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Ankylosing Spondylitis


What is Ankylosing Spondylitis (AS)?

Ankylosing Spondylitis (AS) is a chronic inflammatory disease that affects the sacroiliac joints (in the pelvis) and spine, causing severe pain and stiffness in the back. As the condition progresses, the entire spine may fuse together, causing deformity and inflexibility. This fusion resembles a "bamboo spine".

Ankylosing Spondylitis (AS)

Left: Bamboo spine; Right: Buttock pain from pelvic joints inflammation.
Photos retrieved from Journal of the AAOS.

What Causes AS?

Although the cause of AS is currently unknown, people with HLA-B27 gene are at higher risk of developing this disease.

Who are at Risk of AS?

AS mainly affects young people from the age of 15 to 35. Men are two to three times more prone to developing this condition than women. A child has 10% chance of developing AS if an immediate family member (i.e. parents, siblings) has this condition.

Symptoms and Signs of AS

In the early stages of AS, most people experience unusual short-term pain and stiffness in the lower back that is worse in the morning on getting up from bed. Unlike back strains, these symptoms improve with exercise rather than with rest.

In the later stages, patients experience full back pain and stiffness that affects the entire spine and lasts the whole day. Shoulders, hips, knees and other joints may also be affected.
Other symptoms include:

  • Fatigue, poor appetite and weight loss
  • Progressive difficulties in carrying out daily activities (e.g. walking, getting out of bed, bending forward)
  • Affect tendons and ligaments (e.g. Achilles tendonitis)
  • Eye inflammation (uveitis)
  • Affect heart, lungs or kidneys (rare, but possible)

Ankylosing Spondylitis (AS)

Left: Uveitis; Right: Achilles' tendonitis.
Photos retrieved from MedicineNet.

How is AS Diagnosed?

AS is diagnosed by taking a detailed history and physical examination of patients.

X-rays of the sacroiliac joint and spine may be used to detect the later stages of AS but less effective for early stages. MRI scans of the spine and sacroiliac joints may show evidence of early AS but is can be more costly.

Other laboratory tests commonly performed include:

  • Basic blood tests, which include full blood count and renal panel
  • Inflammatory markers
  • Urine tests
  • Genetic tests to detect if patients have the HLA-B27 gene

Depending on the symptoms, further assessments may be required for:

  • Eye inflammation – referral to an ophthalmologist
  • Bowel/intestinal inflammation – referral to a gastroenterologist, endoscopy (colonoscopy)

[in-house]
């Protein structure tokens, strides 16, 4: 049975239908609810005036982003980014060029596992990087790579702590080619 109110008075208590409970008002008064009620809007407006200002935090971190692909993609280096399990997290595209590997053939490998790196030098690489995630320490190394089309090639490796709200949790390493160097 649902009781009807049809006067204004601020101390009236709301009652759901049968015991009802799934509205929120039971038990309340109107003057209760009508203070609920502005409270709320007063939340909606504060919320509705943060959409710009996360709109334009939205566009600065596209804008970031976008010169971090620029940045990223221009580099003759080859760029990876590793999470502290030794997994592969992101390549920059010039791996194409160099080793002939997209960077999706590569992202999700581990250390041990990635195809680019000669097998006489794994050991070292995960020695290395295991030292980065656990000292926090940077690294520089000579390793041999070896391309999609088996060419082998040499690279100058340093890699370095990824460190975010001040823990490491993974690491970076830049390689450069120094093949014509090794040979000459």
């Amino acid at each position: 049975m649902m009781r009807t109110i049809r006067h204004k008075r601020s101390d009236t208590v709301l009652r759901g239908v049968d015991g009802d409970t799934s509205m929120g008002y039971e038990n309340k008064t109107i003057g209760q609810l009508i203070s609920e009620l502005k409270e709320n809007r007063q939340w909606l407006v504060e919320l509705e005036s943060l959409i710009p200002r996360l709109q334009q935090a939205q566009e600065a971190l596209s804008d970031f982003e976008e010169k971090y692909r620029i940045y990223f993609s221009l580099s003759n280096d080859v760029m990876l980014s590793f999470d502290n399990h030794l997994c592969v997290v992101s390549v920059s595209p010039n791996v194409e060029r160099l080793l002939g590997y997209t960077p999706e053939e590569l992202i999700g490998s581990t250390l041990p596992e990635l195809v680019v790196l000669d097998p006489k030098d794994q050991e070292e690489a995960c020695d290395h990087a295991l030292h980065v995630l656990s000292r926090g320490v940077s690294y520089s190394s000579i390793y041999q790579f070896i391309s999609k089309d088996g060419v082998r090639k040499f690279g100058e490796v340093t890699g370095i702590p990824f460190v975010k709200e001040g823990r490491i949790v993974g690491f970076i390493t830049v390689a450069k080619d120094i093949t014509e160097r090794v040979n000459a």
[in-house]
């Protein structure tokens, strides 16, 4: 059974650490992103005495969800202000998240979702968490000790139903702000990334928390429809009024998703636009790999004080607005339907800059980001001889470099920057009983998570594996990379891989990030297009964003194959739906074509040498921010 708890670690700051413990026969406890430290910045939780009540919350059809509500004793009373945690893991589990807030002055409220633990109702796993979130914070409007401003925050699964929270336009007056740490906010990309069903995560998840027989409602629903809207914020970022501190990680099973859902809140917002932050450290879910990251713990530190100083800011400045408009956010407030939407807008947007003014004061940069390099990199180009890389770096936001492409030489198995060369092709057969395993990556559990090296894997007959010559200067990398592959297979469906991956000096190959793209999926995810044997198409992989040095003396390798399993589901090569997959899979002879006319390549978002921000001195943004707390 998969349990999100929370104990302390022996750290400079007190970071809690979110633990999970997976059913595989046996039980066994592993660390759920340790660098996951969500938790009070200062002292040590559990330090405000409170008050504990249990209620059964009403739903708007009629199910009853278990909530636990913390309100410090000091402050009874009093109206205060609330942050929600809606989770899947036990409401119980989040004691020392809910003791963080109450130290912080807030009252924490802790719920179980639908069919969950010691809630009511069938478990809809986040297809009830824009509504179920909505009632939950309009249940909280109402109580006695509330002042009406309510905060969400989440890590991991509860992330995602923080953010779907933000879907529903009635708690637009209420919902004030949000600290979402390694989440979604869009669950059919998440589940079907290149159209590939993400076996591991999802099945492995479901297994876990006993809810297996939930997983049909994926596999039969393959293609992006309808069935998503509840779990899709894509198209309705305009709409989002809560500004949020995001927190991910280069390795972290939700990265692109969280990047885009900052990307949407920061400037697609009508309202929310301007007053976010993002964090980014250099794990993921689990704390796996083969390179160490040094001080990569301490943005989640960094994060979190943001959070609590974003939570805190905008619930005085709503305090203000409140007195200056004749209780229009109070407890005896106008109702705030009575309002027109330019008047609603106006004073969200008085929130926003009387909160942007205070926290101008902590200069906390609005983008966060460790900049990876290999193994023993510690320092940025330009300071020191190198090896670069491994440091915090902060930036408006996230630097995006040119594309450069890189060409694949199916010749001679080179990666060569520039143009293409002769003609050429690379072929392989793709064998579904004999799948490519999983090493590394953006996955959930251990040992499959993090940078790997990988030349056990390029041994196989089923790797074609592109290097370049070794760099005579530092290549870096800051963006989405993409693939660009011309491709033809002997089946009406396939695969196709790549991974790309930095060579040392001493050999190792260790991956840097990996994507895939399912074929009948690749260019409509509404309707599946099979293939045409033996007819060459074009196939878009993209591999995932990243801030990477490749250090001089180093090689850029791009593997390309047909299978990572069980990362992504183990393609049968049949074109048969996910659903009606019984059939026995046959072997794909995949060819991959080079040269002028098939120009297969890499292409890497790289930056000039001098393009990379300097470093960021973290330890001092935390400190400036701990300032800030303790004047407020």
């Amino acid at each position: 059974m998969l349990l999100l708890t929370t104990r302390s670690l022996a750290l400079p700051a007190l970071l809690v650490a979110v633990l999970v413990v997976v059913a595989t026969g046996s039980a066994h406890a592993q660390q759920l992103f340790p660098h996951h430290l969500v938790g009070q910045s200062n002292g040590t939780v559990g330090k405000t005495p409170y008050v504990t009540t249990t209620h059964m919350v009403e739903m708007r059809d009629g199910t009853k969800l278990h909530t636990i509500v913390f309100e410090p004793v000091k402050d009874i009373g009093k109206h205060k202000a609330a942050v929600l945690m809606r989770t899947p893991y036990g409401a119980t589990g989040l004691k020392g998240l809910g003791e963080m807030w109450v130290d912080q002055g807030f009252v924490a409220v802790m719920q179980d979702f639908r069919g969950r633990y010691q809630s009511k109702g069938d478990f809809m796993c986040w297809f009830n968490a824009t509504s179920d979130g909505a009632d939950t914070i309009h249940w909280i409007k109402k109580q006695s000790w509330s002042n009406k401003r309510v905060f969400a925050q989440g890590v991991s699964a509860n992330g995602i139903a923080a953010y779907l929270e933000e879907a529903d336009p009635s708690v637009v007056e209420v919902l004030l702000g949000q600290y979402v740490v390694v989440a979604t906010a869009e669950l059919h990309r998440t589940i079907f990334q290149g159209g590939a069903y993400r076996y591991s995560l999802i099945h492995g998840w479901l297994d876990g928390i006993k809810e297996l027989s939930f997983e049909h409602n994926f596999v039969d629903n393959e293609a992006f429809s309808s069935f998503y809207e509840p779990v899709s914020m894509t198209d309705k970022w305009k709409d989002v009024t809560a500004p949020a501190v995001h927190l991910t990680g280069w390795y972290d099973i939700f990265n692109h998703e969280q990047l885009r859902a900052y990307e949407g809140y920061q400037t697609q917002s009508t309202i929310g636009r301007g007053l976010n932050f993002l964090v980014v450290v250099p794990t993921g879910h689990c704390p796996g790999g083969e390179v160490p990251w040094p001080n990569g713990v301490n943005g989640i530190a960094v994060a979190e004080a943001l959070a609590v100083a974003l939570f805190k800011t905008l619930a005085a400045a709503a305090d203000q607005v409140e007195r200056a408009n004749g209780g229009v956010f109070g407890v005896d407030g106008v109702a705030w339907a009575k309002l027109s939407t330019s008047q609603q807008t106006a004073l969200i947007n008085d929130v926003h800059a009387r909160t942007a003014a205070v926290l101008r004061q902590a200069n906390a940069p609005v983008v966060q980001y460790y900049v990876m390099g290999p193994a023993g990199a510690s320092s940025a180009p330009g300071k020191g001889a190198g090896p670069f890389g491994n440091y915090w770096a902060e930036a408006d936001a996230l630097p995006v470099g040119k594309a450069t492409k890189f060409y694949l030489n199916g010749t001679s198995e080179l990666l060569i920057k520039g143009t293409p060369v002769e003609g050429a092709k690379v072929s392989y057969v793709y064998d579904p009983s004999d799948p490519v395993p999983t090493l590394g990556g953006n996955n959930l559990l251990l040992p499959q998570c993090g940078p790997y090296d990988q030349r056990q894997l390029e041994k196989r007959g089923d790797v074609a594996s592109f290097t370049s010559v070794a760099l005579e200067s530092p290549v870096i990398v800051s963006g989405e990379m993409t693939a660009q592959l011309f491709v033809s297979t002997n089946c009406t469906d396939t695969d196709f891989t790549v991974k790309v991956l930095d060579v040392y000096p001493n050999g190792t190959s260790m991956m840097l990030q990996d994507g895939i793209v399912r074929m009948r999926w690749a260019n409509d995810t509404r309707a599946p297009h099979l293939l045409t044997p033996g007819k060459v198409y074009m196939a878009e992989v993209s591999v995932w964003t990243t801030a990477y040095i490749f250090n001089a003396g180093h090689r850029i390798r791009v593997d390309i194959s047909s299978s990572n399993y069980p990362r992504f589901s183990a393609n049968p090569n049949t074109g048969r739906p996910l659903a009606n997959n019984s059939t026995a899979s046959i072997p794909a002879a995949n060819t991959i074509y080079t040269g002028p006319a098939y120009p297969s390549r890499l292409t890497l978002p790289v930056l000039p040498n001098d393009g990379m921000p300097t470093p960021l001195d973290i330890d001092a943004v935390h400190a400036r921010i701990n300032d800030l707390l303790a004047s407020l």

• Heart complications – referral to a cardiologist, heart and scans

How is AS Treated?

Although there is currently no cure for AS, effective treatments are available to relieve the pain and stiffness. Prevention or the delay of complications and deformity can be achieved through:

1. Patient Education

Empower yourself with knowledge and take charge of your health. One way to obtain more information about AS is through support groups such as the Singapore Ankylosing Spondylitis Club.

Scan the QR code below to join or access

Singapore Ankylosing Spondylitis Club QR Code

Singapore Ankylosing Spondylitis Club

2. Physical Therapy and Lifestyle Changes

Maintain a healthy lifestyle by participating in specially-designed exercises to reduce stiffness of the spine and strengthen your back muscles. Swimming is also strongly encouraged.

Maintaining good posture and performing day-to-day functions like sitting, lifting of heavy objects safely at home and at work is encouraged. Stop smoking.

3. Medication

  • Non-Steroidal Anti-Inflammatory Drugs (NSAIDs)
  • These are used to reduce inflammation, pain and stiffness of the spine. These may be prescribed together with other pain relief drugs like paracetamol and tramadol.

  • Disease-Modifying Anti-Rheumatic Drugs(DMARDs)
  • Although these are ineffective for the spine, they are used to treat other affected joints.

  • Biologics
  • These are medical products that are extracted or produced from biological sources. They are expensive and are reserved for patients with AS that is not controlled despite conventional therapy.

  • Surgery
  • This may be recommended if you have severe joint damage (e.g. hip replacement at the hip joint).

Can This Condition Be Cured?

With early diagnosis and effective treatment, patients may benefit from the relief of spinal and joint symptoms, with reduced spinal and joint deformities. By maintaining a healthy lifestyle and taking medications regularly, people with AS can lead a relatively normal and productive life.

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